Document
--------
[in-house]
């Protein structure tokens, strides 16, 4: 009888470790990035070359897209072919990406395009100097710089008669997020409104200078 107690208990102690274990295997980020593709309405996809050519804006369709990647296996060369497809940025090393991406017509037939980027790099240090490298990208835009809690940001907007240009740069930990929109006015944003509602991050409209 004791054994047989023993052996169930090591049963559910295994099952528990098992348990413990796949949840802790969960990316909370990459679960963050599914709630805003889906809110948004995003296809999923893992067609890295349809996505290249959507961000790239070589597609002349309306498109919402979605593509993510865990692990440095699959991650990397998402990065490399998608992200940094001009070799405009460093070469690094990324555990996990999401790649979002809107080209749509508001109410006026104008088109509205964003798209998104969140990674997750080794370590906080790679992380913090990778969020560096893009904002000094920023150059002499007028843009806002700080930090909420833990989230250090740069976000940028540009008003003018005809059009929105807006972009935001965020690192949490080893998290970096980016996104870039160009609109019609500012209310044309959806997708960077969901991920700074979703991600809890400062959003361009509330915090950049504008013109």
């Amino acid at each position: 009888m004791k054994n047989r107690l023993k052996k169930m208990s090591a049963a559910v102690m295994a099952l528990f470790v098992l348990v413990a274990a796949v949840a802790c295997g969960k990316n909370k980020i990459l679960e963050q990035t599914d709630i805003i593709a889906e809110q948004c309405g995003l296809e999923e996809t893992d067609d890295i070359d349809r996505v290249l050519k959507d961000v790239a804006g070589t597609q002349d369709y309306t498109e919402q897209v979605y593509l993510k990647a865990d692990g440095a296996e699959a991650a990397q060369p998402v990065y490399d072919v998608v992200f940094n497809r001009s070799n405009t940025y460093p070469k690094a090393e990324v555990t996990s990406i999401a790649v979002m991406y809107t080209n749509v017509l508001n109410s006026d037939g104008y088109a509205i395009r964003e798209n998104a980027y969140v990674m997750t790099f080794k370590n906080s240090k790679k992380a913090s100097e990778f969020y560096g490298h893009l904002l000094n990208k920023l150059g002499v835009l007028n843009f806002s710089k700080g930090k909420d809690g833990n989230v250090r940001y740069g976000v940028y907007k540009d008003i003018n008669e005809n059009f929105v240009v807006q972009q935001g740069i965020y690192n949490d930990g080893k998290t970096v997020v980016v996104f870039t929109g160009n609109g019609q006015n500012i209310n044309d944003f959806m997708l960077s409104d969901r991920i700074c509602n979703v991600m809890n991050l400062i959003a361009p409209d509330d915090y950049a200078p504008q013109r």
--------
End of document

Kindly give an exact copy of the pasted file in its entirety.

[in-house]
């Protein structure tokens, strides 16, 4: 009888470790990035070359897209072919990406395009100097710089008669997020409104200078 107690208990102690274990295997980020593709309405996809050519804006369709990647296996060369497809940025090393991406017509037939980027790099240090490298990208835009809690940001907007240009740069930990929109006015944003509602991050409209 004791054994047989023993052996169930090591049963559910295994099952528990098992348990413990796949949840802790969960990316909370990459679960963050599914709630805003889906809110948004995003296809999923893992067609890295349809996505290249959507961000790239070589597609002349309306498109919402979605593509993510865990692990440095699959991650990397998402990065490399998608992200940094001009070799405009460093070469690094990324555990996990999401790649979002809107080209749509508001109410006026104008088109509205964003798209998104969140990674997750080794370590906080790679992380913090990778969020560096893009904002000094920023150059002499007028843009806002700080930090909420833990989230250090740069976000940028540009008003003018005809059009929105807006972009935001965020690192949490080893998290970096980016996104870039160009609109019609500012209310044309959806997708960077969901991920700074979703991600809890400062959003361009509330915090950049504008013109």
């Amino acid at each position: 009888m004791k054994n047989r107690l023993k052996k169930m208990s090591a049963a559910v102690m295994a099952l528990f470790v098992l348990v413990a274990a796949v949840a802790c295997g969960k990316n909370k980020i990459l679960e963050q990035t599914d709630i805003i593709a889906e809110q948004c309405g995003l296809e999923e996809t893992d067609d890295i070359d349809r996505v290249l050519k959507d961000v790239a804006g070589t597609q002349d369709y309306t498109e919402q897209v979605y593509l993510k990647a865990d692990g440095a296996e699959a991650a990397q060369p998402v990065y490399d072919v998608v992200f940094n497809r001009s070799n405009t940025y460093p070469k690094a090393e990324v555990t996990s990406i999401a790649v979002m991406y809107t080209n749509v017509l508001n109410s006026d037939g104008y088109a509205i395009r964003e798209n998104a980027y969140v990674m997750t790099f080794k370590n906080s240090k790679k992380a913090s100097e990778f969020y560096g490298h893009l904002l000094n990208k920023l150059g002499v835009l007028n843009f806002s710089k700080g930090k909420d809690g833990n989230v250090r940001y740069g976000v940028y907007k540009d008003i003018n008669e005809n059009f929105v240009v807006q972009q935001g740069i965020y690192n949490d930990g080893k998290t970096v997020v980016v996104f870039t929109g160009n609109g019609q006015n500012i209310n044309d944003f959806m997708l960077s409104d969901r991920i700074c509602n979703v991600m809890n991050l400062i959003a361009p409209d509330d915090y950049a200078p504008q013109r």